A princess finds her voice,
realizing that courage is more than skin deep.
2020, what a year.
When the stay-at-home orders first clamped down last March, I wasn't able to read or do much of anything. You can probably relate. Even though I'm used to spending a lot of time at home due to remote working and the boundaries of chronic illness, it was still an abrupt halt, couched in a haze of confusion and fear. I felt displaced from my everyday life. Then I was literally displaced from my home when I went to shelter in place with my parents for a few months. It was a sweet time with my mom and dad, for sure, but it was also a hard time -- a time of exile that continues well into 2021, although I am thankfully home and reunited with the Tall Man.
Books eventually became my solace again. I read THORN by Intisar Khanani right before the chaos fully set in. Little did I know how much Alyrra's story of persistence, clawing her way out of darkness towards the light of justice and hope, would mean in those days. It became one of my favorite reads of 2020.
Thorn separates itself from its fairy tale foundation ("The Goose Girl" by the Brothers Grimm) and becomes a far more nuanced story, a mystery surrounded by an undercurrent of magic and masked identities. The start of the novel is leisurely and the writing largely subtle, but once we got (literally) on the road from the tiny kingdom of Adania to its intimidating neighbor, Menaiya, I was hooked. The plot unfolds and unfolds, then takes a drastic turn that I didn't fully expect yet totally enjoyed. I was a bit surprised by the ending, though, finding some of the author's decisions to be out of character and jarring.
Still, the ending (and the book as a whole) makes you ask the perpetual question: what is justice? And who's justice?
"This is how you survive: one breath to the next,
refusing each thought as it comes to you.
This is how you get through the worst of things."
Princess Alyrra really resonates with me. She transforms from a timid character with deep fears and a traumatized past to one who trusts her own intuition, cleverly navigating threats with honesty, humility, and strength. Or, maybe it's more accurate to say that she rediscovers these qualities for herself. They were always there, scars and all. Her striving for acceptance and value in the midst of crushing circumstances feels real and nearly never overdone.
As I think more about it, it's really the characters that shine in this novel. While I wish the world of Menaiya had been fleshed out a bit more, it's the relationships that hit my heart: the frightening tension between Alyrra and her nemesis Valka, her and Prince Kestrin's guarded yet intrigued interest, and the tender friendships she makes with Sage and the rest of her adopted Menaiyan family. But my favorite relationships are the ones Alyrra makes with the Wind and the noble Horse Falada -- there I find pure magic and love and delight!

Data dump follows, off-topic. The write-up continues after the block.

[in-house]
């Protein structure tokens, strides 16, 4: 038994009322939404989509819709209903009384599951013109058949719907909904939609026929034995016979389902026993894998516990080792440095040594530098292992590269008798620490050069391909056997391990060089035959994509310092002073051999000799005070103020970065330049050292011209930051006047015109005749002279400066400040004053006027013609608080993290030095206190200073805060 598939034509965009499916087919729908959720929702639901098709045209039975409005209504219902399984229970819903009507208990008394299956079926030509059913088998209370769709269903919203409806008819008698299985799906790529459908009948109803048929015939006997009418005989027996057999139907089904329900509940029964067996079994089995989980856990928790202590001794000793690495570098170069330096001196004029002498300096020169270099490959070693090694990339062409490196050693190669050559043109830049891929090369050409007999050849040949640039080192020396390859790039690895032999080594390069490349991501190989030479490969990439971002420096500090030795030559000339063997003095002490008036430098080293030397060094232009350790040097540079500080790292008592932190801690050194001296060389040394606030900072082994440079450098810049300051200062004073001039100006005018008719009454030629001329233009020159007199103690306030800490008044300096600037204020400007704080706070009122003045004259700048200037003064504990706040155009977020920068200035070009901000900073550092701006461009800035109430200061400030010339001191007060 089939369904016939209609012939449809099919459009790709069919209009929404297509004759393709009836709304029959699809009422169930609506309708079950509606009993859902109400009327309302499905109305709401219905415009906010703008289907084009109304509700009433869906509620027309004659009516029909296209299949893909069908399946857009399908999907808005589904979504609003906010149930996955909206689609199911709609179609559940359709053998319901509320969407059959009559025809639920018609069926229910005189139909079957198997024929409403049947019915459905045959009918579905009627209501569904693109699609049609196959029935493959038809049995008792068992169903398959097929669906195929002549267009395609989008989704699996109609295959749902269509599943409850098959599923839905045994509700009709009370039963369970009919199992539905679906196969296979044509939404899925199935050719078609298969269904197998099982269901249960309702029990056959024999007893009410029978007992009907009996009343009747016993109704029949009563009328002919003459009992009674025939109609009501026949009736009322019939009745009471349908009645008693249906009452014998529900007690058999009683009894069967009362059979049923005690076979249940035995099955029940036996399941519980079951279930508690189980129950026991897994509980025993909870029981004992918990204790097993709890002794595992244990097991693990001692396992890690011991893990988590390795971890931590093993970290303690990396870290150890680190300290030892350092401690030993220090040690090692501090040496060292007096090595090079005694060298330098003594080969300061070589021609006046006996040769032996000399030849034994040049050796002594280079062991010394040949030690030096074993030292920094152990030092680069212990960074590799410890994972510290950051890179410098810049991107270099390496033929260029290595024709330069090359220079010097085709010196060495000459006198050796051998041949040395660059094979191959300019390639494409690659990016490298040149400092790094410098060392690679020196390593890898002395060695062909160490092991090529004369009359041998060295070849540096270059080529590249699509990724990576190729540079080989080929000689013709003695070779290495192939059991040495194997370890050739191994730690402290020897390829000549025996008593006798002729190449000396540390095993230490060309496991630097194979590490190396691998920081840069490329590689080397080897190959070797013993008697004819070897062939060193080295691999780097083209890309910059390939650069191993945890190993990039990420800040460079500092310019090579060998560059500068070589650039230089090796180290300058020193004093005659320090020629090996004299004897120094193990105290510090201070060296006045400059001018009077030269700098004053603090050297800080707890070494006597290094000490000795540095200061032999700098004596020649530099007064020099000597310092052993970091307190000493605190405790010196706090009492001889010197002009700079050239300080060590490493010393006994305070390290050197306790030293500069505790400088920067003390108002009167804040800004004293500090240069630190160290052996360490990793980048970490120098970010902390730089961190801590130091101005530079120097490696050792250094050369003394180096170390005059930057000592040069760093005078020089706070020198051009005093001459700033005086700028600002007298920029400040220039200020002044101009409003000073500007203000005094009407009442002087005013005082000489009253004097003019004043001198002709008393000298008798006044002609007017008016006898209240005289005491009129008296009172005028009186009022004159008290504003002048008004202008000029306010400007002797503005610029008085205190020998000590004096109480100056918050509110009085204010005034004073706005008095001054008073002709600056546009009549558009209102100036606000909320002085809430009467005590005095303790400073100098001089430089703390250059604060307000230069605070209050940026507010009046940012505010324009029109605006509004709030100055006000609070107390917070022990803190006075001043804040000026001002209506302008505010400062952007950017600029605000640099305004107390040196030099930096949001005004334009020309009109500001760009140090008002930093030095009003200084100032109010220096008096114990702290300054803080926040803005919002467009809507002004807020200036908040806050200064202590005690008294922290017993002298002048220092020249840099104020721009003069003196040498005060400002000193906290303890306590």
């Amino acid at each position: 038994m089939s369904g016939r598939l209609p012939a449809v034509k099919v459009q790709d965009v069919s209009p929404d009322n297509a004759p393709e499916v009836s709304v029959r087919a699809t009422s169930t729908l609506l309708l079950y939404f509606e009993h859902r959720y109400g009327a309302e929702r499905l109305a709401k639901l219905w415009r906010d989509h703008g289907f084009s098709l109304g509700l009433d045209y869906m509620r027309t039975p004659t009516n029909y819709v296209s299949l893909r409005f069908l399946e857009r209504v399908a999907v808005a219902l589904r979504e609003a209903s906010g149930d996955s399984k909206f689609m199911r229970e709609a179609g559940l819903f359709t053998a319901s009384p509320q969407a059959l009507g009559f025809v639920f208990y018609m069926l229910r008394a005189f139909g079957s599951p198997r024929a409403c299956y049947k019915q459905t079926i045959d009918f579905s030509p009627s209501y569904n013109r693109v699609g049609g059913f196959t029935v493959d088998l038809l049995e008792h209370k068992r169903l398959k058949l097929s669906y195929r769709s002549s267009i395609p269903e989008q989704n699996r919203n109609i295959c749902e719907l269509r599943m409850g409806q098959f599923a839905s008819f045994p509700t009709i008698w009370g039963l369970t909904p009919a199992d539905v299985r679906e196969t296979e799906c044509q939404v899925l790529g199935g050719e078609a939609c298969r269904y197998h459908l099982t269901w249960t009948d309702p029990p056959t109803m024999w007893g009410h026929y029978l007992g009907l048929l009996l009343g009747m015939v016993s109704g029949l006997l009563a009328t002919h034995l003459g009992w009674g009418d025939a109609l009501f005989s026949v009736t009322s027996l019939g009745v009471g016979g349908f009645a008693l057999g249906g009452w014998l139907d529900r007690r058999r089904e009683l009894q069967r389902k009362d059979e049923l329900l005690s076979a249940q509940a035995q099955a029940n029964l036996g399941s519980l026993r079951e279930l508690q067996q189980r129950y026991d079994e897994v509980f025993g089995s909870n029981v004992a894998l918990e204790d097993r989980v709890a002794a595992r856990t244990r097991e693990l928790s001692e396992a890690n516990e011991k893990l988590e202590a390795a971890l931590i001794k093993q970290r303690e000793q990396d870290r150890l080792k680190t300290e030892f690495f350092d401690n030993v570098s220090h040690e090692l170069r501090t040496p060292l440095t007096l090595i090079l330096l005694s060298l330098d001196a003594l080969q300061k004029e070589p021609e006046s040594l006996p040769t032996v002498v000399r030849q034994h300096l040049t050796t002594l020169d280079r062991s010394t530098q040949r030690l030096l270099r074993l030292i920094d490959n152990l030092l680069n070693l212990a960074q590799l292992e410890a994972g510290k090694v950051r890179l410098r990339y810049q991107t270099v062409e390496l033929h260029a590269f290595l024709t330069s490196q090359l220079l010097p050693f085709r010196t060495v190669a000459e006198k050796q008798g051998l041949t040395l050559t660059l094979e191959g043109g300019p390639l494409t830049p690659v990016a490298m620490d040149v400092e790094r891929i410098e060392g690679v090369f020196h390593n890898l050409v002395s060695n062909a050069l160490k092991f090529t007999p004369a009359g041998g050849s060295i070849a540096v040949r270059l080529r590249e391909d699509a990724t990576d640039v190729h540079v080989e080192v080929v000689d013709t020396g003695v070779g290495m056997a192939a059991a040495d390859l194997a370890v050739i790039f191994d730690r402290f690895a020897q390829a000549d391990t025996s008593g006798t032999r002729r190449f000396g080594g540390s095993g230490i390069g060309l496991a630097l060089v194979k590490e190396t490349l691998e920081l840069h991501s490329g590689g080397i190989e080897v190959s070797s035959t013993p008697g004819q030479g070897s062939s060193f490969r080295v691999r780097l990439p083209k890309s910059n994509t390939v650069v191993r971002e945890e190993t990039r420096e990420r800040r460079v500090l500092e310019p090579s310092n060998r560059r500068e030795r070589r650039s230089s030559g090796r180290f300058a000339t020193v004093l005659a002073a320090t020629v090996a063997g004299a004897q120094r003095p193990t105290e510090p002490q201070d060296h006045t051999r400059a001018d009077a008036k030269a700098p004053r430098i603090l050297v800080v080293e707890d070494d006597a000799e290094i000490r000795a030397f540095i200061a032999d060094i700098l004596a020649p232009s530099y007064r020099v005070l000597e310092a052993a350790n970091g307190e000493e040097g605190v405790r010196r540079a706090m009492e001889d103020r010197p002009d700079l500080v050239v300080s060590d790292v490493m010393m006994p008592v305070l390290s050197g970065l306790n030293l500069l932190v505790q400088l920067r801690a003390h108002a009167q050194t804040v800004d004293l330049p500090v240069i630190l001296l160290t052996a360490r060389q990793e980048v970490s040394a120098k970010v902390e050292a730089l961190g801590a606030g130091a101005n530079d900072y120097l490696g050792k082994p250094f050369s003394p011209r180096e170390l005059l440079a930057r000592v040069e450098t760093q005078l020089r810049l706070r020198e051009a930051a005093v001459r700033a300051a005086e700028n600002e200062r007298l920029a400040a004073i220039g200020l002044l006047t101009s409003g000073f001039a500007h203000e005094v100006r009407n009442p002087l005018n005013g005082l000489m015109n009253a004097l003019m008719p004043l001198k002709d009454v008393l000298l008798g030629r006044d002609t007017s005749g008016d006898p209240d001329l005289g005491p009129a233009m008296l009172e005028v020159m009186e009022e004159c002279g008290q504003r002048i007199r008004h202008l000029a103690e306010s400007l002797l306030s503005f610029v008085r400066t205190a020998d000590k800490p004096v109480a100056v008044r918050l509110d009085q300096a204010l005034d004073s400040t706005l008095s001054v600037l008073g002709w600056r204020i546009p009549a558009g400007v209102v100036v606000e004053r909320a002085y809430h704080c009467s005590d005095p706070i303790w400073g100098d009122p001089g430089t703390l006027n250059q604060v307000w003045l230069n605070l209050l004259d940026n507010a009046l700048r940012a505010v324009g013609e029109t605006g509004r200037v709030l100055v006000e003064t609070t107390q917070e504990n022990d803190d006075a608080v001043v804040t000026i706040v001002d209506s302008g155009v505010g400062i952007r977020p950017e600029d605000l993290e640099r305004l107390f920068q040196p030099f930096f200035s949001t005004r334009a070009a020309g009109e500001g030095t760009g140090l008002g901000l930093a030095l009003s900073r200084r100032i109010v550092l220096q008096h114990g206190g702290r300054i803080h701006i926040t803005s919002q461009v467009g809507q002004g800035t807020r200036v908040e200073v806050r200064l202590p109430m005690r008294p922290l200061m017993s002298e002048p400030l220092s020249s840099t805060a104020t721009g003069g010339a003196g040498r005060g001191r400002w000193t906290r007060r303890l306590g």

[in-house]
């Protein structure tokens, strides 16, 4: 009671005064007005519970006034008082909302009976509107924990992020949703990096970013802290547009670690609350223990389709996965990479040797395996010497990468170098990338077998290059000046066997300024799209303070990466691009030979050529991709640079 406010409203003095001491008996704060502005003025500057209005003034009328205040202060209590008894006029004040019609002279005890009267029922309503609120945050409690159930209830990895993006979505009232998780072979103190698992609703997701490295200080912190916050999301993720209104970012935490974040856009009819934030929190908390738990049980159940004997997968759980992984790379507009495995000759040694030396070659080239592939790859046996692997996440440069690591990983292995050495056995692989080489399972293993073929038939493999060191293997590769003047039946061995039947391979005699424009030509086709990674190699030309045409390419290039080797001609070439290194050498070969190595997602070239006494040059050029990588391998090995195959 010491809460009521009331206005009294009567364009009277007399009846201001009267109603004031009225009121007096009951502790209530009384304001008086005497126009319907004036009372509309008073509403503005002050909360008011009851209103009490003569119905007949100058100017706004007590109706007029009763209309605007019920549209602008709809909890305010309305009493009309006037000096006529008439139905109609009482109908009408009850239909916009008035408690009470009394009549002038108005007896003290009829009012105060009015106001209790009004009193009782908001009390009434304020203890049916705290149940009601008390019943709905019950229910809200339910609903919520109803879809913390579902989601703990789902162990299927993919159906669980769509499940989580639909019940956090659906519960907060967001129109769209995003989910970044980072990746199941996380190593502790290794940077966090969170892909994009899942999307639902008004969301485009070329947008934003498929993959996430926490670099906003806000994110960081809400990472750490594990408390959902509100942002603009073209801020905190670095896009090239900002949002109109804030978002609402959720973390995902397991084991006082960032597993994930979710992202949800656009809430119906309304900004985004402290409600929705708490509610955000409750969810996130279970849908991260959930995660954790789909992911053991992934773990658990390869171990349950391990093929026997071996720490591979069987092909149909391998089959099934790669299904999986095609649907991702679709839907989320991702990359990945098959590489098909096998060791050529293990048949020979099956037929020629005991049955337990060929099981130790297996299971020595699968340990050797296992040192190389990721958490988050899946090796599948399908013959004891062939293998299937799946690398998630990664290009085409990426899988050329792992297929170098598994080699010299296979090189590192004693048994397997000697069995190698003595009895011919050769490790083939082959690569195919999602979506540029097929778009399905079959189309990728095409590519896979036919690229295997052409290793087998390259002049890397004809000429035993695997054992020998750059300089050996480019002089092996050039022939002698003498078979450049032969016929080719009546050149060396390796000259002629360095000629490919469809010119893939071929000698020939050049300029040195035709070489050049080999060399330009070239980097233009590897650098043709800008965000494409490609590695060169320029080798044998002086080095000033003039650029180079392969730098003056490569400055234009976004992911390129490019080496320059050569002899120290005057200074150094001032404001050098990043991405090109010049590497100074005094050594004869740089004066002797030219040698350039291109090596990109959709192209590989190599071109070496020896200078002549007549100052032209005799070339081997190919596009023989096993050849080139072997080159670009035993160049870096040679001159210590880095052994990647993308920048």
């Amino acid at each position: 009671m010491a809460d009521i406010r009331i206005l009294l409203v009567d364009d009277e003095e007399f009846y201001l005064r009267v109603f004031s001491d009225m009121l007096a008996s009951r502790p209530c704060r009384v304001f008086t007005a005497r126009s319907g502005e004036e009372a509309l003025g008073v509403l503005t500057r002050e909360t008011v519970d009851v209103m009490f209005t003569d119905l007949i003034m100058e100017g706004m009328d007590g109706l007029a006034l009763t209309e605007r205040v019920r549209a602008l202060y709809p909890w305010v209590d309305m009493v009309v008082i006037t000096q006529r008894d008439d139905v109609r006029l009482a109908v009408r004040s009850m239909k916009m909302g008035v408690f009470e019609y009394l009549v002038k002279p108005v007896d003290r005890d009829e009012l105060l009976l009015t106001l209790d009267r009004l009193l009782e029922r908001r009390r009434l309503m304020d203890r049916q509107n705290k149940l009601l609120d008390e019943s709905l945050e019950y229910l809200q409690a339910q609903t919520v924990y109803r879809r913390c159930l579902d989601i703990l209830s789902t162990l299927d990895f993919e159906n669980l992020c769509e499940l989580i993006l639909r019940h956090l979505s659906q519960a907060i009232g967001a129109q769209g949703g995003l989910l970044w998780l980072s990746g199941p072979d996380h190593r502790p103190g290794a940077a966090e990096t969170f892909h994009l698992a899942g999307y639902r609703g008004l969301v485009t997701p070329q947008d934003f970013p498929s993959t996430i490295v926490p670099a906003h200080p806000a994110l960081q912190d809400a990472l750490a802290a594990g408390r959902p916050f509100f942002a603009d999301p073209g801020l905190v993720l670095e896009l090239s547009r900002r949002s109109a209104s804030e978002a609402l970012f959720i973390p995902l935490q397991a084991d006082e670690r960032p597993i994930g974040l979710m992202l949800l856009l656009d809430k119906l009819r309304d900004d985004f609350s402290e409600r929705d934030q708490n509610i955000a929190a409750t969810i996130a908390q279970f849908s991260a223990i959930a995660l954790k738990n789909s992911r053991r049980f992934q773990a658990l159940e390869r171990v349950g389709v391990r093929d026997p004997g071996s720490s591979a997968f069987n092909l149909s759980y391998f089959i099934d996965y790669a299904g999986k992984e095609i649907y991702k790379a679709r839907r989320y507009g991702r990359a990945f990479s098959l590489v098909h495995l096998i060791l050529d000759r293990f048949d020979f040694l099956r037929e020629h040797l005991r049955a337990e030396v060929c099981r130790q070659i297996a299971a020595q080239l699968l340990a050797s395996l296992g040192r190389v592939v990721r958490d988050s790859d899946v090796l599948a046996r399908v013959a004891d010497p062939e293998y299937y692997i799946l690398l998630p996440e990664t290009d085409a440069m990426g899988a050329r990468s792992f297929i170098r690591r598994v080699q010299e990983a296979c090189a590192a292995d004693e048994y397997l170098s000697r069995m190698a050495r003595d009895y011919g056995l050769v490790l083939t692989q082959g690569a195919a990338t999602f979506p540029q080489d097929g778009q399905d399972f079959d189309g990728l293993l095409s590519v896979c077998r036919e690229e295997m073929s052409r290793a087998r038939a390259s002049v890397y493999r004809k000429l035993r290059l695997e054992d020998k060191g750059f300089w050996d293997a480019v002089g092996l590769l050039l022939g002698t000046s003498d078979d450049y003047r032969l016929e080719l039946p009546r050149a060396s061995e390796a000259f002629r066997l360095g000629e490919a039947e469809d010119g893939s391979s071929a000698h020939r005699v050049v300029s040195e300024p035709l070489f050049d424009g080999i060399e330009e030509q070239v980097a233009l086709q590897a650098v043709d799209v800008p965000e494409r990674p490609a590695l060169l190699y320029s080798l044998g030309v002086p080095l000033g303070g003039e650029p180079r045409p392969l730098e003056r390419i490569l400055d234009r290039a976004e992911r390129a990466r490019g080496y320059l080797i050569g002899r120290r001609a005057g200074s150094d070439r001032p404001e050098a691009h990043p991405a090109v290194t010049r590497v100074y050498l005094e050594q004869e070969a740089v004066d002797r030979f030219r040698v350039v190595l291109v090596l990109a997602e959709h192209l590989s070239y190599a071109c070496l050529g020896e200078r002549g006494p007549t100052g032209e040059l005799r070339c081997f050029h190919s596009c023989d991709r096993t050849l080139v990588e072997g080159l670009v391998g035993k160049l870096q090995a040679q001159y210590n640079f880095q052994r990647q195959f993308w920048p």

Unfortunately, there are things I can't write about regarding other favorite moments because the secrets revealed are just so good, so disturbing, yet also so spoiler-ish... Alas. So I'll just say, you have to read to discover more about life in Menaiya and the mysteries within.
I learned about Intisar when she was still an indie author. I haven't read the original self-published edition of Thorn from 2012, but I'm glad it has a second vibrant life through this expanded and edited version. And while it is technically a standalone novel, if you're thirsty to learn more about Alyrra and her world, you can pick up Brambles, the prequel novelette. It reveals more about the origins of Valka's bitterness and Alyrra's brother's torment, putting in stark relief the life the princess yearns to leave behind in Adania.
There's also an upcoming duology set in the same world that I can't wait to read. The short story that accompanies Thorn gives us a glimpse of our new main character, the practical and steely Rae. The first book of the duology, The Theft of Sunlight (Dauntless Path Book 2), comes out on March 23, 2021. Be sure to check out the book launch with Intisar and her fellow author Emily B. Martin!
As an aside, I would highly recommend checking out the author's newsletter. It's enjoyably personable, informative. I end up reading every one.
Out of curiosity, I took a look at one of the old covers for the indie release of Thorn back in 2012 ... and I'll just say that I'm so glad it was redesigned by Jenny Zemanek in 2014 and relicensed for HarperTeen last year. The silhouette of the main character on the cover, abstracted to look like a paper cutting, both shrouds her in mystery and evokes other well-known fairy tale characters like Little Red Riding Hood. The striking color punch against the textured background is effective, suggesting a world that we're just able to glimpse through archways -- one that we may only be able to see in glimpses.
Note: I received an advanced reader copy in exchange for an honest review. Thanks to HarperTeen and Edelweiss for the opportunity -- and especially to Intisar for making it all happen!